I did also say that "Power use for different speeds is not necessarily linear." (I underlined it for sake of clarity this time.)
Originally Posted by clevin
If there is an article there specific to uberkernel, I can't find it using the following search string in Google: site:webos-internals.org uberkernel battery -inurl:git
In any case, battery life in a cell phone is an extremely subjective thing and subject to many factors including radio availability, interference, reflections, and refractions, not to mention all the varying software use that may be going on. Until someone undertakes some dedicated time testing, all of the evidence is anecdotal.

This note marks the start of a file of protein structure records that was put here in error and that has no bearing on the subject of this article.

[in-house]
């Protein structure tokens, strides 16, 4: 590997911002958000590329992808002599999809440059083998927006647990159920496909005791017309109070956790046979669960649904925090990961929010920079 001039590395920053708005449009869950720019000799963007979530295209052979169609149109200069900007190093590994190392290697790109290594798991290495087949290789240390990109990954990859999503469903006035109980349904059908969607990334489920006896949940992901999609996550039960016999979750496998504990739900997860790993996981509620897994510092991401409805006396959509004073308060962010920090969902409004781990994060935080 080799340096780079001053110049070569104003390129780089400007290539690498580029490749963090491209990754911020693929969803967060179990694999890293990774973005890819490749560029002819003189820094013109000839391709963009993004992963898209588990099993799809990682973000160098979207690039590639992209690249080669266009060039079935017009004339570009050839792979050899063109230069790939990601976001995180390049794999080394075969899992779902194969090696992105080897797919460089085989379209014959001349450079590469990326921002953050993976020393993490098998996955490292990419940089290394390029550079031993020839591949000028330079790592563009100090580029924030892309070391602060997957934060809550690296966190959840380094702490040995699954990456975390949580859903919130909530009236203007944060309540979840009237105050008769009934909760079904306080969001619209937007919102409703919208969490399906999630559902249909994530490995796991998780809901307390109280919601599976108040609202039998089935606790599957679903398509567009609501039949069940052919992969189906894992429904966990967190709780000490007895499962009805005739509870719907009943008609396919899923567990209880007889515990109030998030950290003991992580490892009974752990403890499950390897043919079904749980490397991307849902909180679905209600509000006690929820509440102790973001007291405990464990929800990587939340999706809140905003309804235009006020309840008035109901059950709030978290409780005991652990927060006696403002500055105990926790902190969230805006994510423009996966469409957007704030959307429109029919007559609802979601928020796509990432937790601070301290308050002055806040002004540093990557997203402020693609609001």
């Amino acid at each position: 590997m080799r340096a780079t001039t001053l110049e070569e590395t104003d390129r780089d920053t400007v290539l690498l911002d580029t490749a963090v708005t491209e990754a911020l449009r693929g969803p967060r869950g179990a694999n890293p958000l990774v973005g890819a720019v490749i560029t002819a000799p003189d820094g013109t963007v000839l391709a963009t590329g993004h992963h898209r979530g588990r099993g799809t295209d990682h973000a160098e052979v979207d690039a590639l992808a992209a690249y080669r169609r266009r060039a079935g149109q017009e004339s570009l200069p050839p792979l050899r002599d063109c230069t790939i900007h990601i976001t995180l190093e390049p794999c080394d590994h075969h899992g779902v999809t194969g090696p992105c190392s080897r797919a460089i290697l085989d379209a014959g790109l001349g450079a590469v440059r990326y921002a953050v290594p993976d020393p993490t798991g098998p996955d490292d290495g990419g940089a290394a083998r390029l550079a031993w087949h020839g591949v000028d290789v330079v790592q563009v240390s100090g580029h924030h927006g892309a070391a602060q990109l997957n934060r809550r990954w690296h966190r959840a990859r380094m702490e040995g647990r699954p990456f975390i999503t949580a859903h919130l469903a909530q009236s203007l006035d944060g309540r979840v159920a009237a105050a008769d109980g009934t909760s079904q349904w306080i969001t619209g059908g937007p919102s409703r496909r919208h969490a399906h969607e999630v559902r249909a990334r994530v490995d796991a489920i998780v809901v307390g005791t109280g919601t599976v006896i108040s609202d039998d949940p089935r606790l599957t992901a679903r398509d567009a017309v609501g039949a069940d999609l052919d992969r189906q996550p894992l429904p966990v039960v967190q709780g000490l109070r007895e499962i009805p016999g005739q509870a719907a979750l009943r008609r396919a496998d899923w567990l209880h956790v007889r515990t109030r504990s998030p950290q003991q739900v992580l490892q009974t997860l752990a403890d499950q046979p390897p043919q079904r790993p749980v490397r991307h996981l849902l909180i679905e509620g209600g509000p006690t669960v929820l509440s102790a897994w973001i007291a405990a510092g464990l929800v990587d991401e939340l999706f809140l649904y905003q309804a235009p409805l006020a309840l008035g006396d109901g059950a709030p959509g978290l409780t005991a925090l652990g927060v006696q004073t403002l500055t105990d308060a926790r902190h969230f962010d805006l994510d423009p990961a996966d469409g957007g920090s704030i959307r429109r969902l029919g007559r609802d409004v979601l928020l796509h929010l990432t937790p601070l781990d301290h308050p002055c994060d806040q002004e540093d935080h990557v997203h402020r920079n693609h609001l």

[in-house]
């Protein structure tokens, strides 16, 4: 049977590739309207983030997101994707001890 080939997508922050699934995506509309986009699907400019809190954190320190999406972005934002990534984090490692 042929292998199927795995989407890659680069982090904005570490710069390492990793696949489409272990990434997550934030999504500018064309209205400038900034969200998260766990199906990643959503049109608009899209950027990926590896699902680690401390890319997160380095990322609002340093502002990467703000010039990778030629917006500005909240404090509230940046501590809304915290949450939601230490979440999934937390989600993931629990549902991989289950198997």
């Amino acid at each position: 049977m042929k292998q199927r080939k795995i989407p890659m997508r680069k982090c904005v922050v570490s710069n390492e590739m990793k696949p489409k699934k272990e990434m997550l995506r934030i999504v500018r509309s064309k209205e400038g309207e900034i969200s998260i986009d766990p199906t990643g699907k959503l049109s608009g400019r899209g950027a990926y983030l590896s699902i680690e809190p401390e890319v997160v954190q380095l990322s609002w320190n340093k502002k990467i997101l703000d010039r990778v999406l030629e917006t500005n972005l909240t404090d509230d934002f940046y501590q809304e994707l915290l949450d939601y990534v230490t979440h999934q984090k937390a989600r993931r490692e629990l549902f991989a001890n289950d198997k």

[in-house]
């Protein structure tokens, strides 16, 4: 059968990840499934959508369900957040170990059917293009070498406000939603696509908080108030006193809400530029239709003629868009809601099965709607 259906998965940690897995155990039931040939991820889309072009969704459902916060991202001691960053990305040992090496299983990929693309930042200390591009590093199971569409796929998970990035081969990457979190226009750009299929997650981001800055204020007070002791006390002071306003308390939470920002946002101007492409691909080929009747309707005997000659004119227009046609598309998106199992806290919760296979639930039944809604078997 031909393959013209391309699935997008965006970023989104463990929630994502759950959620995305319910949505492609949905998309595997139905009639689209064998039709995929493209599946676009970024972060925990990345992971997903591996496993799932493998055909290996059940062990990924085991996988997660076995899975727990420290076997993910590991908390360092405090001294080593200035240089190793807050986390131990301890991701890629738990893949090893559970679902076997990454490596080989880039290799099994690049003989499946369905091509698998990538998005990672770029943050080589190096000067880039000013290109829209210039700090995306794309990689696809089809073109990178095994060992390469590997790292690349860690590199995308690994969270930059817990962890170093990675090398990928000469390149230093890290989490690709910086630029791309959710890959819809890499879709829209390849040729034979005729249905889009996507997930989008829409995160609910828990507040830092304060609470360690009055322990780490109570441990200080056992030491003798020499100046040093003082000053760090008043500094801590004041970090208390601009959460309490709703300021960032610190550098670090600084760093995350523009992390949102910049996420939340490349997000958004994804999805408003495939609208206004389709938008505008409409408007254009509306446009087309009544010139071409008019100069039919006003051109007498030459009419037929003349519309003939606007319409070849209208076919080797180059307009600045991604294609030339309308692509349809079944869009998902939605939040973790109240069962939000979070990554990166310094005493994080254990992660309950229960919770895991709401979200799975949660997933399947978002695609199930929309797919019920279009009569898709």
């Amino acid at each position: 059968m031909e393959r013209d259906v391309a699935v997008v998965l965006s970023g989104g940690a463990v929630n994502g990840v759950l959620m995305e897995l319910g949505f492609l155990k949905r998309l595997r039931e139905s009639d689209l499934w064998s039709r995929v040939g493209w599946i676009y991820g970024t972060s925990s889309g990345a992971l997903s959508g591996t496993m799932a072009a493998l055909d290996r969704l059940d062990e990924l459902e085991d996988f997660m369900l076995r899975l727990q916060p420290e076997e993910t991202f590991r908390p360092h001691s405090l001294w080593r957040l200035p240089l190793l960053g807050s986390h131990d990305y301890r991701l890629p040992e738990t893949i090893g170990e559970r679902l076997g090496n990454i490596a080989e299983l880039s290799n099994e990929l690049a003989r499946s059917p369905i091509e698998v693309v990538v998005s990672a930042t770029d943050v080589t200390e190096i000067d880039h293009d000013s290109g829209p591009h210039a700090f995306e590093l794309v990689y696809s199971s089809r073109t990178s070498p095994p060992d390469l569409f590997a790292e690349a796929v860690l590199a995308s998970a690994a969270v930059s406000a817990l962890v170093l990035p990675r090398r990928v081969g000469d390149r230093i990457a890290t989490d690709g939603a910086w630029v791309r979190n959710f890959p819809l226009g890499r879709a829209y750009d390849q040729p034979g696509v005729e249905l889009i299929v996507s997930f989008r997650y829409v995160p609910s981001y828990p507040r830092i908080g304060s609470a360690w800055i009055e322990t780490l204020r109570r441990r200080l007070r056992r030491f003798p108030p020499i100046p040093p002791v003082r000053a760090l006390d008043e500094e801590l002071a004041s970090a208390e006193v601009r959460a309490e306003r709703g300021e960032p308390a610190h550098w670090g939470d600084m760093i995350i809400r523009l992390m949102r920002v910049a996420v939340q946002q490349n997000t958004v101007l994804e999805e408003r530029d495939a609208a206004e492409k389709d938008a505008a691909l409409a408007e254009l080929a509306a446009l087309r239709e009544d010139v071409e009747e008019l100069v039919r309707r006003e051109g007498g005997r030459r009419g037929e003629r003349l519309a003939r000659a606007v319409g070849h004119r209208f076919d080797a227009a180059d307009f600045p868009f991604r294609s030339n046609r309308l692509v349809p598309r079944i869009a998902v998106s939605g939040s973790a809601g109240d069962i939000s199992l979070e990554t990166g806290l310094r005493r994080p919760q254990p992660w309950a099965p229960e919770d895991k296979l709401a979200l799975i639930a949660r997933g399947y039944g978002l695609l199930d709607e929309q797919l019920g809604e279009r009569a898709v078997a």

You might want to check your facts since modern CPUs do vary their voltages based on the speed of the moment. That goes back to the late 1990s with early SpeedStep and PowerNow! implementations in mobile chips and has been fairly standard for a number of years now in desktop chips as well. While a given CPU may clock higher with factory voltages (higher even than the factory-labeled max speed of the chip), that doesn't mean that there are no voltage changes going on.
Higher voltages is NOT required for OC up to certain clock.
The reason for this is that as the chip gets hotter, its electrical resistance rises, hence requiring higher voltage to get past the resistance. This, in turn, creates more heat.
I even found this article from 1997 that discusses manual voltage changes for overclocking the Pentium and Pentium Pro chips, which is around when I got my start. The technology has only spread since then, as we've been seeing in modern mobile chips.